This goes beyond just ranking content on Google and seeing leads, not knowing whether they close deals or not.

So, how’s it done?

Here are the steps to create great account-based marketing content

Use analytics to gain insights

When it comes to ABM, the marketing and sales department work together to come up with a strategy, but given the experience of sales in dealing with customers directly, sales often have more say.

This doesn’t mean marketing should fold its arms.

What enables ABM is the ability to identify and target high-worth accounts with not just relevant but personalized marketing messages.

If the sales department contributes from experience, marketing can also make an input through research using cohort analysis under Google Analytics.

What does cohort analysis mean?

Cohort analysis is a behavioral analysis that shows you what a subset of your user base is doing in your app/website.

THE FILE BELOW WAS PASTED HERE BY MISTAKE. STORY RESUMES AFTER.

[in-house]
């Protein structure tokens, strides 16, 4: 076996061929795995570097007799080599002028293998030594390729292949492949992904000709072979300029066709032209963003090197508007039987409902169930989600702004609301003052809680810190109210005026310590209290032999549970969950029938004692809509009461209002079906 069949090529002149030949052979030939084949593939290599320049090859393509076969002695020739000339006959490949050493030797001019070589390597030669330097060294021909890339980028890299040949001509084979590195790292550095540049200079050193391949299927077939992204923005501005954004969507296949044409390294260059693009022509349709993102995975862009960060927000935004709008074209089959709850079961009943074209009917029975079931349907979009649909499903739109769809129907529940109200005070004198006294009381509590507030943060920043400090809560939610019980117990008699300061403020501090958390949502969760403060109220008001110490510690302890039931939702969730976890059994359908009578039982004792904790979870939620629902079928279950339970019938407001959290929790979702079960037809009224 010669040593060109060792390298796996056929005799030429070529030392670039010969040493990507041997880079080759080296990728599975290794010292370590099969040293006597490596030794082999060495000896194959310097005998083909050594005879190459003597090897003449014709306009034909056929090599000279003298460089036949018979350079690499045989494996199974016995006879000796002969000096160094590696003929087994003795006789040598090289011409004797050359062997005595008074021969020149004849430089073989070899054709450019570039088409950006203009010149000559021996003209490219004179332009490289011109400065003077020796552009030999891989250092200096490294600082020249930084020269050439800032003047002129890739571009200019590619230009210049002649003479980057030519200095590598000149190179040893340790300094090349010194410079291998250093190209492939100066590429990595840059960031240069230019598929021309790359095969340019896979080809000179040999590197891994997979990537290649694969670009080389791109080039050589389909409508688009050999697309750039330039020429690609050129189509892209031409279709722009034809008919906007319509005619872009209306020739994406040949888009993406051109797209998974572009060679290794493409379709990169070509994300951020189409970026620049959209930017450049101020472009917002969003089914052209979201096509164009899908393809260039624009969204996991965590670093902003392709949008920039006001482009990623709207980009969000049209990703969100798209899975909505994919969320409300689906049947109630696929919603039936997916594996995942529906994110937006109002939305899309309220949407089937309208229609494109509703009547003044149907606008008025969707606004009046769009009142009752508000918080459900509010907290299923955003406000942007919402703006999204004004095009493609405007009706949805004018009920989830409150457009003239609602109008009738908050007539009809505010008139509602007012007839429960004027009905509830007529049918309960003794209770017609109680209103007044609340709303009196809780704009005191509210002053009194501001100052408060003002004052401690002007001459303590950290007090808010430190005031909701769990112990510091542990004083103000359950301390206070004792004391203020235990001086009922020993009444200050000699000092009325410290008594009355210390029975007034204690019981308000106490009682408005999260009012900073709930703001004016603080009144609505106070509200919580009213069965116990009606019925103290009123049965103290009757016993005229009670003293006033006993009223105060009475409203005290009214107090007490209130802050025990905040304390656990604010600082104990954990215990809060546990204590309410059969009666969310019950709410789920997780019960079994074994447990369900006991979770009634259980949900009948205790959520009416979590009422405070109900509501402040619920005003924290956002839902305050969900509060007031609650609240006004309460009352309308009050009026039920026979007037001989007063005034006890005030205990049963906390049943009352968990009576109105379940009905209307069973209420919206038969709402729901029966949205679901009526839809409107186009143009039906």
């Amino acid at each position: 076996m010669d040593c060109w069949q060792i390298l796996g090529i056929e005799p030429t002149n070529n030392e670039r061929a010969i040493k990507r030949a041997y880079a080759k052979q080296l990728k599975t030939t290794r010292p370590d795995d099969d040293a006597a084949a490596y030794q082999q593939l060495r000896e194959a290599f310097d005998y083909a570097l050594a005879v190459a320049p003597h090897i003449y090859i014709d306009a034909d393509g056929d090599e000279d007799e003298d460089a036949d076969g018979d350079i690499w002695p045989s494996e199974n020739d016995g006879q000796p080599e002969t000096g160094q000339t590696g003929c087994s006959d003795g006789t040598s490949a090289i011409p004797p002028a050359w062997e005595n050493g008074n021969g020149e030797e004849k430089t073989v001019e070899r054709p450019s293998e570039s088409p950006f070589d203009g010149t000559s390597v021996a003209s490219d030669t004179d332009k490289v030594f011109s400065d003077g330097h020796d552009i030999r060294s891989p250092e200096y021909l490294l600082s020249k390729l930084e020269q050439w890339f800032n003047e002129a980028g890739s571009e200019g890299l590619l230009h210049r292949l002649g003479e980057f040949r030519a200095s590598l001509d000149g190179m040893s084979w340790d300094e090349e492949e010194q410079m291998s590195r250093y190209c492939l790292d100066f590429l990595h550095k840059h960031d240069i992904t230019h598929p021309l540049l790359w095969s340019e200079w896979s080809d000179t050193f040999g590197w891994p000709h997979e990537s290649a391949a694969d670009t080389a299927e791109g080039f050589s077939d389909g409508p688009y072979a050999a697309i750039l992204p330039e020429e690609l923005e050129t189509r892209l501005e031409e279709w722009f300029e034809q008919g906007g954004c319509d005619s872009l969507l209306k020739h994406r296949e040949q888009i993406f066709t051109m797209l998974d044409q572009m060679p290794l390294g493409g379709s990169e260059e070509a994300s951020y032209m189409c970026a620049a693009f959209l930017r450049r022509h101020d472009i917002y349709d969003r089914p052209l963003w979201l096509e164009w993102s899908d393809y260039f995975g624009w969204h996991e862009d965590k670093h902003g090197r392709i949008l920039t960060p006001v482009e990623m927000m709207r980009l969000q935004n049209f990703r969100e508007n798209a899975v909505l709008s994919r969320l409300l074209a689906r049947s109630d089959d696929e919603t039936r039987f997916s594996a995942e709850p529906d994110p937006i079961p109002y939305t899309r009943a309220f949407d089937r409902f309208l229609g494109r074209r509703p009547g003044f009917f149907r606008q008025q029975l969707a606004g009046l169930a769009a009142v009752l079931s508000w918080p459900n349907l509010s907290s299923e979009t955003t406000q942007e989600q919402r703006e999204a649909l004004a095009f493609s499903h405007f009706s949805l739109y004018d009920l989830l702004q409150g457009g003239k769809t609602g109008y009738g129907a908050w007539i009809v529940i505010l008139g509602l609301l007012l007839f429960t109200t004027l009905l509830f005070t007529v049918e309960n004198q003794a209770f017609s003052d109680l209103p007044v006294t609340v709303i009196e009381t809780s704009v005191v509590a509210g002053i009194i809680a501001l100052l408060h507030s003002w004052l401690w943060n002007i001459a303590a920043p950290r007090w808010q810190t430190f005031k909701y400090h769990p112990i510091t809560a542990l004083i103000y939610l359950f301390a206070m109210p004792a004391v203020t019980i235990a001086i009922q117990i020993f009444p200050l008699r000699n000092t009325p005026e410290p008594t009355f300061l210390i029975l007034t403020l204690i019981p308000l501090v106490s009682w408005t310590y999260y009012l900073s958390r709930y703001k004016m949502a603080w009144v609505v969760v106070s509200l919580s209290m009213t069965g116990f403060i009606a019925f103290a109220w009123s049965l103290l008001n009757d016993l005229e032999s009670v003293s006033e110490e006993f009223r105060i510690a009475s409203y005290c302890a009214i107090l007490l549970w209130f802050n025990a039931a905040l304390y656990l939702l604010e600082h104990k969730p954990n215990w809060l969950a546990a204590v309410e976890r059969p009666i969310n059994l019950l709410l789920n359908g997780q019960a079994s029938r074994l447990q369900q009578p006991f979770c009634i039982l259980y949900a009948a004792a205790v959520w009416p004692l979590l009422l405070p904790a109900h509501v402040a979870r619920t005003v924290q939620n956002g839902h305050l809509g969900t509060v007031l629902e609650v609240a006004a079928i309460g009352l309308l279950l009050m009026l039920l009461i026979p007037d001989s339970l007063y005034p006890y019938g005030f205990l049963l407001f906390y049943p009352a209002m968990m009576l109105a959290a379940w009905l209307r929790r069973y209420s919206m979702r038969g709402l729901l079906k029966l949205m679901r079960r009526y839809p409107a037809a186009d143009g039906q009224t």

There are two types of cohort analysis:

Acquisition cohort: this segments your users based on the time they joined your product.

Behavioral cohort: this classifies your users based on what they do while using your product.

It is true that SaaS brands use cohort analysis majorly to arrest churn, but behavioral analysis serves our purpose here because it does show through what channels a cohort was acquired.

What you should do with this data is to identify what has worked for high-value accounts among your existing customers in the past and what aspect of your apps they use the most.

This is going to help in preparing your personalized messages for them.

Speak to your sales team

Marketers can envision and map out user touchpoints while preparing the sales funnel, but no one has more hands-on knowledge of what users really need like the sales team.

Part of what causes problems in generating revenues for most B2B companies is the disconnect between the two departments.

And this occurred to me sometime last year when I was brought into a B2B company to cross-sell some of their customers.

Using email marketing techniques, I wrote to all the contacts given to me, but the responses were as shocking as they were heartbreaking.

It turns out the company had some unresolved issues with these clients, and only the CEO and the sales team were aware of this.